It’s that time of year when we spend a LOT of time telling students just how few days they have left until their exams. That’s all fine, but then they panic and then you panic, and then we all go on marking overdrive, as if we hadn’t been doing enough of that already.
On Friday, I put so much marking on the passenger seat of my car that the clever computer told me that said passenger was not wearing its seatbelt. Even my car knew that my workload was potentially dangerous!
Over the past few years, many people have reported that they are actually marking for several different audiences at once: Parents, pupils, Ofsted, line managers, colleagues etc. Marking policies vary from school to school but I suggest that whatever you do, commit to the 3 Ps: Personal, powerful and practical. So here are a few tips that will help make life a little easier:
- Create a numbered key for those types of assignments such as exam-style essays, which contain all of the usual things you find yourself writing. Train your students to know what each number means, and then write a maximum of 3 of those numbers at the bottom of the work. They will have to engage with the key, and their own work, and you won’t get increasingly bored of requesting, in writing, capital letters for proper nouns.
- Decide in advance how many paragraphs you will assess for Spelling, Punctuation and Grammar. A student who really struggles with spelling is NOT going to benefit from a full A4 page of ‘SP’ in the margin, so keep the feedback manageable, and restricted to the first 2 or 3 paragraphs at most.
- Insist that students spend the first 5 minutes of the lesson in which they’re submitting work, proofreading what they are handing in. Or get them to swap with a peer. They need to learn to proofread anyway, and having you do it for them teaches them very little.
- Remember that not all pieces of work need to be marked in depth. Notes and brainstorms require a tick. The full outcome – essay, speech, presentation – will reveal everything you need to know.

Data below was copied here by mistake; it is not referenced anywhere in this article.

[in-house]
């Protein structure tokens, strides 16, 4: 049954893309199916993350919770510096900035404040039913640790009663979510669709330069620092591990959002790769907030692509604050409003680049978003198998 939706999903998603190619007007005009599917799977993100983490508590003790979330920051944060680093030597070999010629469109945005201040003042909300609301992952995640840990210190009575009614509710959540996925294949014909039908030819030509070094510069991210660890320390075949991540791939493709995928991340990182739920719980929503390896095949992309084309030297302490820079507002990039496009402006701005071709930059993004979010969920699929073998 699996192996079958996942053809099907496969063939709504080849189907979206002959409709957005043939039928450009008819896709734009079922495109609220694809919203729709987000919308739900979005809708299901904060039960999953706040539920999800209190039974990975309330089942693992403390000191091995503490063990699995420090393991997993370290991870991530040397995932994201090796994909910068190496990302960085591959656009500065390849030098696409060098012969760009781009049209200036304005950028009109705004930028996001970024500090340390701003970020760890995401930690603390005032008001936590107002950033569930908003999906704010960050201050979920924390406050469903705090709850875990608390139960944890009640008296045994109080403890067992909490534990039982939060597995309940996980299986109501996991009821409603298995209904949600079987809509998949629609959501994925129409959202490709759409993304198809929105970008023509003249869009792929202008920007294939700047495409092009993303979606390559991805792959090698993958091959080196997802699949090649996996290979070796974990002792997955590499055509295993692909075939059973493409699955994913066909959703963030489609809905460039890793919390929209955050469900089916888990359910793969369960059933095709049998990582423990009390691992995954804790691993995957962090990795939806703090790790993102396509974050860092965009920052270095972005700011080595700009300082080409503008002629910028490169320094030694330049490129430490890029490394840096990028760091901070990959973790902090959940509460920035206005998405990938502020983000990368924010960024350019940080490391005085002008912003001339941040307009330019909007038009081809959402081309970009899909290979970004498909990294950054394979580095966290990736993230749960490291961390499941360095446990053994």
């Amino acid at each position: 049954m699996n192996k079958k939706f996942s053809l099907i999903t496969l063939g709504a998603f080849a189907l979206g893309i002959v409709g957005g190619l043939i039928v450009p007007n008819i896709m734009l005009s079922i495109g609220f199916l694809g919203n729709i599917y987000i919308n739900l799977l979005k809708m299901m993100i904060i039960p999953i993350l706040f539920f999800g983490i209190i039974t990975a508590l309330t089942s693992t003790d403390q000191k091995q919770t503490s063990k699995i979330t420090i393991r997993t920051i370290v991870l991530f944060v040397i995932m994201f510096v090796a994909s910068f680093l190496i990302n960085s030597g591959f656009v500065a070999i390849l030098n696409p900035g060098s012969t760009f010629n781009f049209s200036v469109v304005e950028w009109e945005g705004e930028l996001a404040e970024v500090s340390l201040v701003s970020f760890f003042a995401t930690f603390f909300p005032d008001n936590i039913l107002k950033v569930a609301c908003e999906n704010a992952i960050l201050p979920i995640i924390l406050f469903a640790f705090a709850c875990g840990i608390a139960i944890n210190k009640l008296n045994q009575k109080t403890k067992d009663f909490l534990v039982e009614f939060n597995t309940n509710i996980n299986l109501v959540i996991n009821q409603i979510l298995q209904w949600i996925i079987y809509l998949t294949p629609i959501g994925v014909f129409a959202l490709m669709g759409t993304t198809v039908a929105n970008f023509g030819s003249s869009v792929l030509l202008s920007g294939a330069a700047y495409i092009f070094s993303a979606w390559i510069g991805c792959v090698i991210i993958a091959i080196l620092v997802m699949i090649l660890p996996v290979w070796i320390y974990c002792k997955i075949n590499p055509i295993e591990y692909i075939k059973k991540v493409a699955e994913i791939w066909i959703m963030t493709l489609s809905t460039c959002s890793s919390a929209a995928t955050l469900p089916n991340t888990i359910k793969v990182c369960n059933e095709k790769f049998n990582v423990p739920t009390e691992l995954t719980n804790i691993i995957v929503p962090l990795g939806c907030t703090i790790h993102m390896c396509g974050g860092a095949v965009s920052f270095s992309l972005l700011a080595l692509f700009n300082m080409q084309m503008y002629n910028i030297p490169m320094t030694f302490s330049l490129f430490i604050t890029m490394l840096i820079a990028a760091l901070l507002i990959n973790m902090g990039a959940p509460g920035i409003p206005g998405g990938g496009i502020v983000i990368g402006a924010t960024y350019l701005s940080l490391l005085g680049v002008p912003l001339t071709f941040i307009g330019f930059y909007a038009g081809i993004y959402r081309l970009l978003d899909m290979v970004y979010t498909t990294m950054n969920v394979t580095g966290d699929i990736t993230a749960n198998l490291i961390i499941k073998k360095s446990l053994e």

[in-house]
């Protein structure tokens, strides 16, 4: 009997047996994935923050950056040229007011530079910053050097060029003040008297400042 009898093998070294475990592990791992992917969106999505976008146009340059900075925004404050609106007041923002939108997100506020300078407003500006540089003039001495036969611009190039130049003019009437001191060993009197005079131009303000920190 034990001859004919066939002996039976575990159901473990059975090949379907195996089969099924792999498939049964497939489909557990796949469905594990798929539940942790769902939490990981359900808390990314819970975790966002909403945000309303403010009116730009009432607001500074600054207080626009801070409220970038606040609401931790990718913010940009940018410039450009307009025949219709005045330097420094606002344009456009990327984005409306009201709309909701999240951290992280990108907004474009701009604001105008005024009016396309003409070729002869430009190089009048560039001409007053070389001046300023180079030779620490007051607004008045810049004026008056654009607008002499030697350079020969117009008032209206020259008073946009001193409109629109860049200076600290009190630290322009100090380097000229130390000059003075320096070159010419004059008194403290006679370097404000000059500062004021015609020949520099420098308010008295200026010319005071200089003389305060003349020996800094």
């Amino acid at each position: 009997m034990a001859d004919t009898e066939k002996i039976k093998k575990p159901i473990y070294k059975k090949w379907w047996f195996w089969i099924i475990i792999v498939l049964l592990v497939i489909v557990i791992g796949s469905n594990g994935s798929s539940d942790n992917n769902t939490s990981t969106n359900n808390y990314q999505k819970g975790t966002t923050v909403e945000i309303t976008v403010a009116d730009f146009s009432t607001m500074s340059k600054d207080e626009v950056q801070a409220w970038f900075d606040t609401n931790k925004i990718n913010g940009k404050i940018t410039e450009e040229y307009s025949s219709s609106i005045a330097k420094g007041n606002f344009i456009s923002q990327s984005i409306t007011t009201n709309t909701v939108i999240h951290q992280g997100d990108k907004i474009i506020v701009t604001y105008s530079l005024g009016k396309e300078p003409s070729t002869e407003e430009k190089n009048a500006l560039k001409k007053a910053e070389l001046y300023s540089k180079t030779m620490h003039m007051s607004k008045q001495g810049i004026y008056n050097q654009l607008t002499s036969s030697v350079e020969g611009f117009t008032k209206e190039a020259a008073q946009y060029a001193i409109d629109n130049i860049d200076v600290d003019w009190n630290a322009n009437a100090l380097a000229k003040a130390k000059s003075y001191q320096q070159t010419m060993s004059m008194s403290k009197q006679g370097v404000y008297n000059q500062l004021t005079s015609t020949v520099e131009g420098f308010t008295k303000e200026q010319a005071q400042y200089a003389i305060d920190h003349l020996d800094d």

- Plan your marking. Easily said, I know, but if you’re focussing on GCSE essays, getting year 7 to hand in massive projects will just depress you. Decide what tasks are easier to assess in class. Your mid and long term planning should include an overview of where the crunch points are on your workload, so plan accordingly.
- For practical subjects such as Drama and Music, video the performances AND you giving the feedback. The students can then write the feedback down for themselves AND you’re modelling how to give constructive, helpful feedback to your whole class.
- If you really MUST wield a stamp that proclaims ‘Verbal Feedback Given’, give it to the students to do, or have a very keen stamp monitor. You didn’t go to university for 4 years to do a task that’s more at home in a scrapbook. Get the student to stamp it AND write the feedback that you gave. Or just lose the stamp in the most creative way possible.
- Remember that marking tired can be less helpful than not marking at all. I bet those last 5 exercise books will be limited in feedback value. Admit that spending 20 minutes the following morning before school would be much less hellish for you, and more helpful for the student, too.
Lastly, know when to stop. As my driving instructor once reminded me, “brakes to slow, gears to go”. To be safe and consistent, you need to use both.